He’d taken a couple of hits when two strangers appeared at the front door. Halbin’s place sits way out of town, off the blacktop, down a dirt road, round a bend, over a bridge and deep into some woods in northwestern Bates County.
Good bet they weren’t solicitors working the neighborhood.
But they did come with purpose and the first words out of one of their mouths stated it clearly:
“I can smell marijuana right now.”
For the rest of the day, Halbin, 60, a retired air conditioning serviceman with a rare and severe form of glaucoma, sat quietly as officers carted out 41 pot plants, growing lights, a dozen or so guns and his grandfather’s pipe collection.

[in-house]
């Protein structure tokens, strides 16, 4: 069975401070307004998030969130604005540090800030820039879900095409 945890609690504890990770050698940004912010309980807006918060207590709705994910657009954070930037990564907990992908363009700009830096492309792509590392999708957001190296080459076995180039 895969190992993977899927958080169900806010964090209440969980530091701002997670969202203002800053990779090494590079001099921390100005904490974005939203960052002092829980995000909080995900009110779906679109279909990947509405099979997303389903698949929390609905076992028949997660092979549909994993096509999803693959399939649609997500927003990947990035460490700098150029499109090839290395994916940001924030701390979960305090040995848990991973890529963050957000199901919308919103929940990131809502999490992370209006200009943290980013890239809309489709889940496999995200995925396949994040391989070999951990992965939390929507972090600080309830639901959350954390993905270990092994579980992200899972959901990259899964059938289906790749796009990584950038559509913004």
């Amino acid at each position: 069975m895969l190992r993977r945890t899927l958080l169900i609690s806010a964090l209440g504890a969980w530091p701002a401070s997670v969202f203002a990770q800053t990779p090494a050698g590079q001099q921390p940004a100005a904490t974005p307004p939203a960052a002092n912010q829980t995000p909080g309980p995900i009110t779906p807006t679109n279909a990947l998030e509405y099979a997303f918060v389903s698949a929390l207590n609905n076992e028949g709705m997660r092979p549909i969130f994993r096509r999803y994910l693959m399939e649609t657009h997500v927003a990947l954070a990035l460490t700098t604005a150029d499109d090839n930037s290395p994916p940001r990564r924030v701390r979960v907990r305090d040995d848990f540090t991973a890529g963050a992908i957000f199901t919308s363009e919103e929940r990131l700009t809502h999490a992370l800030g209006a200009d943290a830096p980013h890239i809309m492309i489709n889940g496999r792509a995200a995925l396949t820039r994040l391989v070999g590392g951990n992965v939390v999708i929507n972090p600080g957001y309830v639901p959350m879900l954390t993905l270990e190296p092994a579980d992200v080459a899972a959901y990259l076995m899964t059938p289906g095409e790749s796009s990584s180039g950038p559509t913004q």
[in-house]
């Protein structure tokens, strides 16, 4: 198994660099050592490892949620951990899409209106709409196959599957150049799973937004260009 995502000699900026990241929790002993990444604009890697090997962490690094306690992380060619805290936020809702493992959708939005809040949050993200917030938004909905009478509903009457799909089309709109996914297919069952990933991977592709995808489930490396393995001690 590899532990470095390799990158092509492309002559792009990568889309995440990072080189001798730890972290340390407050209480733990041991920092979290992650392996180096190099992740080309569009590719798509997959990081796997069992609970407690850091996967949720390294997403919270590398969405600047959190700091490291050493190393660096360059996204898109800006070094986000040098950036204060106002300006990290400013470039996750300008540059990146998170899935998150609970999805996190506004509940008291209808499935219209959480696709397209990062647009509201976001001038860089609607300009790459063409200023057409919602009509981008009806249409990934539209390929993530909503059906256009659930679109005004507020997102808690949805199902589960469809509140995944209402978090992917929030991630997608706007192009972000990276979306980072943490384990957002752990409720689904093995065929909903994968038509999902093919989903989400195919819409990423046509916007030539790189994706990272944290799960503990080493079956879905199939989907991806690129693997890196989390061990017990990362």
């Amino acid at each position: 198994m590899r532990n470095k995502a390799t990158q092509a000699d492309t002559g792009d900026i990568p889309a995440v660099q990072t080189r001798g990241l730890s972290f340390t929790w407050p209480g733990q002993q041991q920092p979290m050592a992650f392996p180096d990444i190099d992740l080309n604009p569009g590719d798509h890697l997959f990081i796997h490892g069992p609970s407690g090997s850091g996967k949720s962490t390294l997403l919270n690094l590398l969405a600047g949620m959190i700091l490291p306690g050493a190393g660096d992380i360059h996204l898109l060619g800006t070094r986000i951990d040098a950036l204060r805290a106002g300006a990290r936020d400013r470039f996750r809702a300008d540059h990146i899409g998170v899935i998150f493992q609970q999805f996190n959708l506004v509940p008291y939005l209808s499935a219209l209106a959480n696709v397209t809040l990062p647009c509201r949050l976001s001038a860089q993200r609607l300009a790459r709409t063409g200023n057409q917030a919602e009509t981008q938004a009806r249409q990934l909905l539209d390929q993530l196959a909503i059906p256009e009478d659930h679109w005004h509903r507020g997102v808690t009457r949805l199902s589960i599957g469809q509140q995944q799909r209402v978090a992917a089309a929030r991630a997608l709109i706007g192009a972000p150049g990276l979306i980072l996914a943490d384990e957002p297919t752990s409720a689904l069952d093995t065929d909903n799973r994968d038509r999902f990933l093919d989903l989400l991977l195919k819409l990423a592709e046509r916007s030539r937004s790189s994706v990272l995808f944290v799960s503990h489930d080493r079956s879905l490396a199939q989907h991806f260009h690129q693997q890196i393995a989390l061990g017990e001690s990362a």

Sometime during all this, Halbin’s wife, Dolores, a registered nurse, came home and saw all the cars. She figured what was happening, got scared and drove on past. She drove around until she ran out of gas.
Now these two are waiting to see whether Gene or both of them will be charged, and Dolores, formerly the school nurse at University Academy in Kansas City, has lost her job at a hospital — all for something that likely would be legal in the 20 states that allow medical marijuana.